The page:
Jackie Mason: Freshly Squeezed
Show type: Montreal 2004
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It’s not the best of starts for any show: a 45-minute delay caused by technical problems. And the audience are even less gruntled when we learn it’s because the lighting guy just plain forgot about the matinee.
“What’s so technical about sitting and home and forgetting the show?” Jackie Mason jokes. “And for an audience of Jews, too. Any later and someone would start suing.”
Yep, Mason can make an ethnic joke out of anything, it’s what he’s famous for.
Of course, the whole tradition of Jewish comedy is to mock themselves, whether it’s the clingy mother, the spoiled princess or the hypochondria. It’s how modern stand-up got started - which means old-time Jewish comics have a contemporary feel that those who rely on stock mother-in-law-style gags can never hope to capture.
Much of Mason’s observations are lot more general than he pretends. It may be couched in terms of “Jews do this” – but you could change it for a more generic ‘people’ and it would just as well.
It’s not just Jews who get in the neck. Tonight he has bash at the Chinese and the Japanese – although he uses them both interchangeably, unable to distinguish between them as if they were the same people. Some of it’s jaw-droppingly offensive, as he wheels out slitty-eye jokes or mocks the accent with exaggerated gestures. He truly is the Prince Philip of comedy.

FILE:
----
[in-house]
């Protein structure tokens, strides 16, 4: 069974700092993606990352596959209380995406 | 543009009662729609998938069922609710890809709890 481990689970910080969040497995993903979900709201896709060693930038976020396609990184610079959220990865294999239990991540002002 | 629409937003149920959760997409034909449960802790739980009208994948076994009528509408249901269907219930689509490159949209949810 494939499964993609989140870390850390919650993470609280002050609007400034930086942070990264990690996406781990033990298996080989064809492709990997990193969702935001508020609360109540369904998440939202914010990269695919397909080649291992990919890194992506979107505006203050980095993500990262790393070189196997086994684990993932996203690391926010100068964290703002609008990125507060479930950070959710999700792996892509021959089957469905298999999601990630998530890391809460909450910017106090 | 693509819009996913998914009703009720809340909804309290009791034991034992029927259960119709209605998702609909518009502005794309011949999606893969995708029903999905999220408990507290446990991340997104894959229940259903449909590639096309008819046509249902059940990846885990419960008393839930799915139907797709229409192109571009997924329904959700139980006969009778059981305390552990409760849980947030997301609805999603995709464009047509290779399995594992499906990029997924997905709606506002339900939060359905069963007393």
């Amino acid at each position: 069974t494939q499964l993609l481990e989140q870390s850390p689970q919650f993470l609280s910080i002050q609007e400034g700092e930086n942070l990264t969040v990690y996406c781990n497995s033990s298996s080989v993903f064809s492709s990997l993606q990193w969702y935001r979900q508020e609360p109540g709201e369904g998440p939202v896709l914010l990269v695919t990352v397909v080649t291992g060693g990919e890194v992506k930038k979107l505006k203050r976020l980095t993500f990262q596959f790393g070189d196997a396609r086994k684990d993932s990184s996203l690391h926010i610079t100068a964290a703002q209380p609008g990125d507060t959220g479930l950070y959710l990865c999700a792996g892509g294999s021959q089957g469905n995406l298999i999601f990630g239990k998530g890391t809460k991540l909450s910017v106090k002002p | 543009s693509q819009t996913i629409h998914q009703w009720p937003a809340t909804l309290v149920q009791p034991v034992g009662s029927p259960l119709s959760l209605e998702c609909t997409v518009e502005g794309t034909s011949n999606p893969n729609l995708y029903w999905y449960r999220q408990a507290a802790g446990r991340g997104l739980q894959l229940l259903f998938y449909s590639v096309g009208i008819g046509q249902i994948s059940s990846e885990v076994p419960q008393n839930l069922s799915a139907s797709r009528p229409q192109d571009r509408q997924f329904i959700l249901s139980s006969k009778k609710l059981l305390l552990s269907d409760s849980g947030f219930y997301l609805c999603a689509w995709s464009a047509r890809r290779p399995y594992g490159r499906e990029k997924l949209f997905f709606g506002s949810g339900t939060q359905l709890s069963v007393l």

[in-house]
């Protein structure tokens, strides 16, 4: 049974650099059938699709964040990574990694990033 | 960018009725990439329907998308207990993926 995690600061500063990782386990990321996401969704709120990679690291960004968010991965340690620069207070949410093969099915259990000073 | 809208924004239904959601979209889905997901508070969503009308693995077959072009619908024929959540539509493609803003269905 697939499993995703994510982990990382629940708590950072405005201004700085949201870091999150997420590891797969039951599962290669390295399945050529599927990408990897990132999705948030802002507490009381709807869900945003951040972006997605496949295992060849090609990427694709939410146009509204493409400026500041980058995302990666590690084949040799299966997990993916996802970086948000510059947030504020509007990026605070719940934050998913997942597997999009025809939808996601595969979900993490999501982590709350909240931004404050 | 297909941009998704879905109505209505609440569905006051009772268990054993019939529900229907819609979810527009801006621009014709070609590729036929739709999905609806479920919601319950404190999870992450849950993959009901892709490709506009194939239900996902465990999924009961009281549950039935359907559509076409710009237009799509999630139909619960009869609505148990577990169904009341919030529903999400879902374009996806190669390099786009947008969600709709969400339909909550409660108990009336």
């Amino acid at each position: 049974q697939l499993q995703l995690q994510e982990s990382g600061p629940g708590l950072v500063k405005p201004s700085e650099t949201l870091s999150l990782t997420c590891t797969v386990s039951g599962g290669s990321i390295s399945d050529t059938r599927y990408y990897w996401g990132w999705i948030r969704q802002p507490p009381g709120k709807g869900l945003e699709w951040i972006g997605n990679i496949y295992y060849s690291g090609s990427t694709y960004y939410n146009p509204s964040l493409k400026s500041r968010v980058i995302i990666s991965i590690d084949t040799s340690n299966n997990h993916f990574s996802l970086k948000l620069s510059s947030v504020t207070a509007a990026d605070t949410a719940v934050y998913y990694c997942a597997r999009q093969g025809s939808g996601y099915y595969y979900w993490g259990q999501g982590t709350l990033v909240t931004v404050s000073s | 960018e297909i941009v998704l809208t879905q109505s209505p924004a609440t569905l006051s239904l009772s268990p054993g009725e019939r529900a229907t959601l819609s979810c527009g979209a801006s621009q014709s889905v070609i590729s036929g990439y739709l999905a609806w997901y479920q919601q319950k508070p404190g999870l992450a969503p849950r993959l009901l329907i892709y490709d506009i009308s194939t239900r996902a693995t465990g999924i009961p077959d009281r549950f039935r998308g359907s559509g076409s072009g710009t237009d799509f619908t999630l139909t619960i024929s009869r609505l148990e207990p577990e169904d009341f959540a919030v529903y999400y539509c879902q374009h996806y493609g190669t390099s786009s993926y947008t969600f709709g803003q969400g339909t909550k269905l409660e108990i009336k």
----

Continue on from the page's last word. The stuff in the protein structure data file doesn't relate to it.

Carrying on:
Mason revels in the controversy, of course, delighting at causing offence. The way he flips casual insults at the audience is a joy – accusing them of being wither ugly, stupid, a Nazi or – worst of all – a homosexual.
The way it’s delivered suggests its not meant with any hate, just the laziness of stereotyping. Yet much of his material suggests more liberal sensibilities than you might expect from the image – “every tycoon should be shot in the street’ he says, and elsewhere calls for a national health service for Americans. Michael Moore, look out.
But enough of the stance, what of the show? And the answer is pretty disappointing.
The pace is painfully slow, he repeats himself and he waffles on before realising he’s forgotten to do any jokes. When things get really bad he launches into a Hebrew song.
Maybe it’s his age, but there’s no focus and no timing. He announces an interval, then does a ten minute routine and then some before it actually arrives.
He does wheel out some old favourites, despite the programme’s audacious claim that this is an all-new-material show – and these are a lot more reliable, thankfully. The routines about the etiquette of trying to avoid paying restaurants bills is as funny today as it was three years ago in London, but it’s the exception rather than the rule.
If I was the lighting guy, I’d have stayed at home, too.
Reviewed by: Steve Bennett